When Opera Orchestras Take To Concert Halls, Lyric Energy Abounds

PERSPECTIVE – Opera orchestras, whose players are possibly the hardest-working instrumentalists in show biz, don't often enjoy prestige among Beethoven and Brahms audiences, but wide listening experience brings surprising rewards.

With Virus In Retreat, Music Bug Is Back At Southeastern Festivals

PERSPECTIVE – After two years of canceled or severely curtailed performances, summer music festivals in the Southeast are roaring back at 100 percent capacity. Offerings include the opera Stinney: An American Execution in Greenville, S.C.

In Sea-Change Summer Of U.S. Music Festivals, Women Rule The Waves

PREVIEW – After decades when women were all but absent from concert podiums, the American orchestral world is racing to bring some gender equilibrium to its choices of conductors. Marin Alsop will preside as music director at Ravinia.

Maestro, Adored Mentor Putting Down Baton For Retirement’s Adventure

EVANSTON, Ill. – Bernstein, Kondrashin, and Oistrakh all factored in the remarkable life of conductor Victor Yampolsky, but his hundreds of former students at Northwestern University will tell you he made his biggest impact leading them.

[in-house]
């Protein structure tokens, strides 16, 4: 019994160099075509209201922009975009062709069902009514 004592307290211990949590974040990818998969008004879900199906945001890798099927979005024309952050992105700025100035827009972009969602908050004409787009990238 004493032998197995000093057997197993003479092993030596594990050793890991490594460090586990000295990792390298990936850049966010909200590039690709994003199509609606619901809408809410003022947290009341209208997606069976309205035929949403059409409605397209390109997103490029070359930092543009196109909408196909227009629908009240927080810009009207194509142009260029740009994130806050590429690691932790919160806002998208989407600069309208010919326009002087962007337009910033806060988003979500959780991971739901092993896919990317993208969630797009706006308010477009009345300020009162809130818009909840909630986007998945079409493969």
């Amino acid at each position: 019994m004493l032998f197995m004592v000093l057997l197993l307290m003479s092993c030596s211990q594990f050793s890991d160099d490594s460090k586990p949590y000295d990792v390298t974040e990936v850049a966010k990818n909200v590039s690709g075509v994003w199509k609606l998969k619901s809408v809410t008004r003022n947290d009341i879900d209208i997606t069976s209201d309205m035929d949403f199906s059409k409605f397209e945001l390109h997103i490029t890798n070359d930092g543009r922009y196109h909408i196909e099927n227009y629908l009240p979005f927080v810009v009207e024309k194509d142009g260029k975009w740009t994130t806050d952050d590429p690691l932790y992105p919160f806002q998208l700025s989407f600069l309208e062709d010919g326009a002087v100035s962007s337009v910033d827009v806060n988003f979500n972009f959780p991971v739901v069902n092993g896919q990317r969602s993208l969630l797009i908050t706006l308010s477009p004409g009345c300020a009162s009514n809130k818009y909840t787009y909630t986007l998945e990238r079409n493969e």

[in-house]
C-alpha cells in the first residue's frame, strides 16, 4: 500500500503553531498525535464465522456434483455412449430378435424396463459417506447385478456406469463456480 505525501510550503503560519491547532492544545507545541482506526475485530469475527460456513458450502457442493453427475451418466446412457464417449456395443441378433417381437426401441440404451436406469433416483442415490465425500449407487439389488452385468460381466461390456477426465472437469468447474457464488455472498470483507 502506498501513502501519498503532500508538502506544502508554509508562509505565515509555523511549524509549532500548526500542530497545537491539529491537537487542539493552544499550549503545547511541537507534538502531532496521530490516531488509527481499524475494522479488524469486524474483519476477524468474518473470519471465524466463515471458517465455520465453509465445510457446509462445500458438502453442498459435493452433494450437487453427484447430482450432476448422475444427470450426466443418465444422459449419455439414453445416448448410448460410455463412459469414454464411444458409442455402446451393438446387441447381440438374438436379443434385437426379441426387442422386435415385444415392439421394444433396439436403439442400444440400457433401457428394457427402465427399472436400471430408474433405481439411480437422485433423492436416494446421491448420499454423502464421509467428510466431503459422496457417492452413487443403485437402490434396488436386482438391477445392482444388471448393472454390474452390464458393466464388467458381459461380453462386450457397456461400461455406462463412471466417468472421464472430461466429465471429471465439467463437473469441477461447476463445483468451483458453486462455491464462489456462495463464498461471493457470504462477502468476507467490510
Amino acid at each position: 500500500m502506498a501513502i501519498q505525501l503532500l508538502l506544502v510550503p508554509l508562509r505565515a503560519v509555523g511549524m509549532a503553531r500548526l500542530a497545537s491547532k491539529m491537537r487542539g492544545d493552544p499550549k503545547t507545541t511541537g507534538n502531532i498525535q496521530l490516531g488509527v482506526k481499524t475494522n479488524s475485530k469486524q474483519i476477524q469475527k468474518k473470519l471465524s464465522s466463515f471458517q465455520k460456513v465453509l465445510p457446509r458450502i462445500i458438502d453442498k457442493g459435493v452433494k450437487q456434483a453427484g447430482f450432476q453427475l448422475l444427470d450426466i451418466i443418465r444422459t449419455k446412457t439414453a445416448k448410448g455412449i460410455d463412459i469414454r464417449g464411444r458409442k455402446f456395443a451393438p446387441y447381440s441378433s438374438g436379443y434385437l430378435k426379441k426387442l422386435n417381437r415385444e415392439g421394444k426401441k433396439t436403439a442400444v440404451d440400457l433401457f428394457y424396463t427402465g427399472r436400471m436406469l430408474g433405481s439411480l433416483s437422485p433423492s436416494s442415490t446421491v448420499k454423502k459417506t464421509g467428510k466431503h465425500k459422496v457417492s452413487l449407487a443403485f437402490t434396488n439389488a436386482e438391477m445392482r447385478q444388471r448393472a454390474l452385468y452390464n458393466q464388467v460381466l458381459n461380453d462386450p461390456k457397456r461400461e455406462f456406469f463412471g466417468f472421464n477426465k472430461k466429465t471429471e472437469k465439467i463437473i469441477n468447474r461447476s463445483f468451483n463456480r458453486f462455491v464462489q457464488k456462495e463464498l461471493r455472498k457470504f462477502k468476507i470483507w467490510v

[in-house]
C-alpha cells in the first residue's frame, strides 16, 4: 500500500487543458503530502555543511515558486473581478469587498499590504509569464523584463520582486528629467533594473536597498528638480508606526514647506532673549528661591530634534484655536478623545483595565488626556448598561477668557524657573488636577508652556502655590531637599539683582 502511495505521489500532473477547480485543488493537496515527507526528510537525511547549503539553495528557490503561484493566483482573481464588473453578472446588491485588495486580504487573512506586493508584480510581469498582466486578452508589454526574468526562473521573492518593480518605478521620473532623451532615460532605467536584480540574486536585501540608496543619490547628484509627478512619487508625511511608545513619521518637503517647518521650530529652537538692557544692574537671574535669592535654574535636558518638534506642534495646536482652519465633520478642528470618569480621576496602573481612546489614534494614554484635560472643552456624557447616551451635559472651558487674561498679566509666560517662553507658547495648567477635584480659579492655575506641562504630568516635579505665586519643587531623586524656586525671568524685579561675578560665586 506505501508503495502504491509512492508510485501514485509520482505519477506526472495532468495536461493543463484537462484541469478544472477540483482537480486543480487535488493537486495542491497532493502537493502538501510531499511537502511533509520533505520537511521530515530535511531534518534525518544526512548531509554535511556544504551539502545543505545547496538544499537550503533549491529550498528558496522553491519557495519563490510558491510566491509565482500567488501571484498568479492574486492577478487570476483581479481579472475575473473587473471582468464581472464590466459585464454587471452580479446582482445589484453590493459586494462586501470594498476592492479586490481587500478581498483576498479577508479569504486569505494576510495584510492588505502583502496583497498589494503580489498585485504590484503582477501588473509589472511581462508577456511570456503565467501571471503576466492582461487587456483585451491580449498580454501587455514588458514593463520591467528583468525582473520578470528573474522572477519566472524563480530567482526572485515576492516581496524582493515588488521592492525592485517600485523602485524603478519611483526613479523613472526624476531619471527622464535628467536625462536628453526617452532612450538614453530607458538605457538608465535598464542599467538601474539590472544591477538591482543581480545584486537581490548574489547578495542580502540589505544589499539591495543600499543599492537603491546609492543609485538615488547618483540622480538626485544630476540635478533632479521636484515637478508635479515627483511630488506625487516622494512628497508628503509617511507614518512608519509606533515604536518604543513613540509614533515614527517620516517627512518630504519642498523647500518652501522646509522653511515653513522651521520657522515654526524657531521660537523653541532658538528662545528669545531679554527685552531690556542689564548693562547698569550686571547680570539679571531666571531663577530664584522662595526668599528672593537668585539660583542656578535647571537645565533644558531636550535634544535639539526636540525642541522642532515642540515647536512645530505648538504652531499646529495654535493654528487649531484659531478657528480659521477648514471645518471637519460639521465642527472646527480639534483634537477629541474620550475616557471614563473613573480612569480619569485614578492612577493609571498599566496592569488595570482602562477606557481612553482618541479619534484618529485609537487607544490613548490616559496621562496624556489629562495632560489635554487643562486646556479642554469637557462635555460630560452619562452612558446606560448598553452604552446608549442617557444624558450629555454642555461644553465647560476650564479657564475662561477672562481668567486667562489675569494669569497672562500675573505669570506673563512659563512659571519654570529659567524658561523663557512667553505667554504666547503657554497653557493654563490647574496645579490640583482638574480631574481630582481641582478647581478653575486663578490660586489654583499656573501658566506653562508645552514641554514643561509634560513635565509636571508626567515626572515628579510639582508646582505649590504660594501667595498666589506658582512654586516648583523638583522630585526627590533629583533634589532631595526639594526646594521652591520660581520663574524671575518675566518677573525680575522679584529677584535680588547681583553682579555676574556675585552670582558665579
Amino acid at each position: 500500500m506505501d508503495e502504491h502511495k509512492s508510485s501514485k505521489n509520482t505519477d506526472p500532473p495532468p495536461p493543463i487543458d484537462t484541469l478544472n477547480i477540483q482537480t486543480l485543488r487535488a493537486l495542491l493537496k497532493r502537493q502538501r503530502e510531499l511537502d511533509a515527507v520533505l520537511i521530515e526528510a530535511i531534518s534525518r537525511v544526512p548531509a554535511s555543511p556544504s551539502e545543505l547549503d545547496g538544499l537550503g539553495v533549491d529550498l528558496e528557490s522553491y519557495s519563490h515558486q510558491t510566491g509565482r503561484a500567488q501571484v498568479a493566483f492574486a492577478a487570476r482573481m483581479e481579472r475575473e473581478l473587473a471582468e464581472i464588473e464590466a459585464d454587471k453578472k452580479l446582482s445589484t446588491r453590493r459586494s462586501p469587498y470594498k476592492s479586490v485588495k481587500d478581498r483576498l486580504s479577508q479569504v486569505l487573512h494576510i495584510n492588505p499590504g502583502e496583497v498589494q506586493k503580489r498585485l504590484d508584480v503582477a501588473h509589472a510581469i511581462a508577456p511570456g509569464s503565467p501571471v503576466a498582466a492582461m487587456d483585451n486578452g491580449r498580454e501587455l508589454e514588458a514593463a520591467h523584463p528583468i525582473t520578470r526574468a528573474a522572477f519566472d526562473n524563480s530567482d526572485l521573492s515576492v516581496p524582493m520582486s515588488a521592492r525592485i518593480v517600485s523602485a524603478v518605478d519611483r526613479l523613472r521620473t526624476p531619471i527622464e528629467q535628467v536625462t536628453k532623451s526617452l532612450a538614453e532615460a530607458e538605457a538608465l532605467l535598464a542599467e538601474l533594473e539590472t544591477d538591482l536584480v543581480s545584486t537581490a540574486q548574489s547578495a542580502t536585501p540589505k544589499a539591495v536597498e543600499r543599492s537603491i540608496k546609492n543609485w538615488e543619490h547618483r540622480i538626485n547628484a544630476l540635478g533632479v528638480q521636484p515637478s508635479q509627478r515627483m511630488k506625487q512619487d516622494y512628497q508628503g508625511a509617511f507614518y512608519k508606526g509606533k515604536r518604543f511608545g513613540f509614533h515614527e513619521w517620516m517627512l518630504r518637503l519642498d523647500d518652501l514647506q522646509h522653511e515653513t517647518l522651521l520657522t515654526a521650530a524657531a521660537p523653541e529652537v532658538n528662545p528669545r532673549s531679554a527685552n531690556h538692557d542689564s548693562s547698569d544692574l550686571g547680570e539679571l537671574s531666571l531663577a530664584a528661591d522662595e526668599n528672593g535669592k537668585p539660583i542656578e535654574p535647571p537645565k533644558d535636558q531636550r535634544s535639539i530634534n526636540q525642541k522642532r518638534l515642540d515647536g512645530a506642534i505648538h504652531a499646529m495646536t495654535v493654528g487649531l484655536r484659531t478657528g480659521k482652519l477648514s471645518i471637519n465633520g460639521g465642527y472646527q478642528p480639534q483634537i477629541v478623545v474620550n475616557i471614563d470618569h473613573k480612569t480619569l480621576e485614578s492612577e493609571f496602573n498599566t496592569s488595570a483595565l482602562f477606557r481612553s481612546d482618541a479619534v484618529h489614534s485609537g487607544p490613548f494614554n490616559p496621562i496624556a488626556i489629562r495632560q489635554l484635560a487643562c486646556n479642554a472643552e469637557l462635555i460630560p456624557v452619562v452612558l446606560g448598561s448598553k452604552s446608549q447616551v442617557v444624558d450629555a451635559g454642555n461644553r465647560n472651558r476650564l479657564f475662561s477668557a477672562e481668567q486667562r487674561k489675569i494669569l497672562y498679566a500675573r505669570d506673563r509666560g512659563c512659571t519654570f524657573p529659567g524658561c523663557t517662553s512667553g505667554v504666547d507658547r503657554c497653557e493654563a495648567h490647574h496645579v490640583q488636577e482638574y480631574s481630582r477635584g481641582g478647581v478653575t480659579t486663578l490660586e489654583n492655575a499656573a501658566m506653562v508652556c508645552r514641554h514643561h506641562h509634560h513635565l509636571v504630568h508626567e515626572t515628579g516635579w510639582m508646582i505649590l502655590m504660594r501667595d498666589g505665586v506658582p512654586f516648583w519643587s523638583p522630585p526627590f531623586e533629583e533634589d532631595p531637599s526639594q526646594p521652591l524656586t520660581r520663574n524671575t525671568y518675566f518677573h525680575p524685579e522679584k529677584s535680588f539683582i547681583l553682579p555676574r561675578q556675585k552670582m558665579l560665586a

Adroit Pianist Of Parts Arranges Life Between Stage, Transcriptions

PERSPECTIVE – Pianist Vyacheslav Gryaznov has built a formidable reputation for both his technical and creative abilities. Besides concertizing all over the world, he carries on the transcription legacy of Liszt and Rachmaninoff.

David Schiff’s Complex Musical Lines Lead To Friendly Guy Next Door

PORTLAND – The composer's rigorous work ranges all over the musical map, but Schiff, who has two world premieres pending, remains a guy with whom you can sit down and chat about everything except sports. His favorite sport: piano.

Reich In Many Words: Images Of The Artist, Still Awaiting The Man

BOOK REVIEW – The pioneers of minimalism are getting on in years, and memoirs have been flowing. John Adams wrote one. Philip Glass wrote one. Now Steve Reich has added another, but as is his habit for music, he did it his own way.

Confessions (And Tips) From An Unrepentant Collector Of Toscanini

PERSPECTIVE – There was a time in my life when I thought I would be happy to have all the commercial Toscanini records. Then I dreamed of hearing all the conductor's broadcasts (and rehearsals!) at the New York Public Library'.

A Pianist Transcribes Her Polytonal Life As Mesmerizing Memoir

BOOK REVIEW – Montreal-born pianist Janina Fialkowska's memoir A Note in Time is a skillfully drawn portrait that will appeal not only to music lovers and industry insiders but also to anyone who responds to a story well told.

Like Hymns To Ukraine: Music’s New Meaning In Time Of A Personal War

PERSPECTIVE – Every concert I’ve heard since the Ukraine invasion has been about the war, no matter what was being played. We all know Ukrainians and will come to know many more as refugees arrive. Rarely has war been so personal.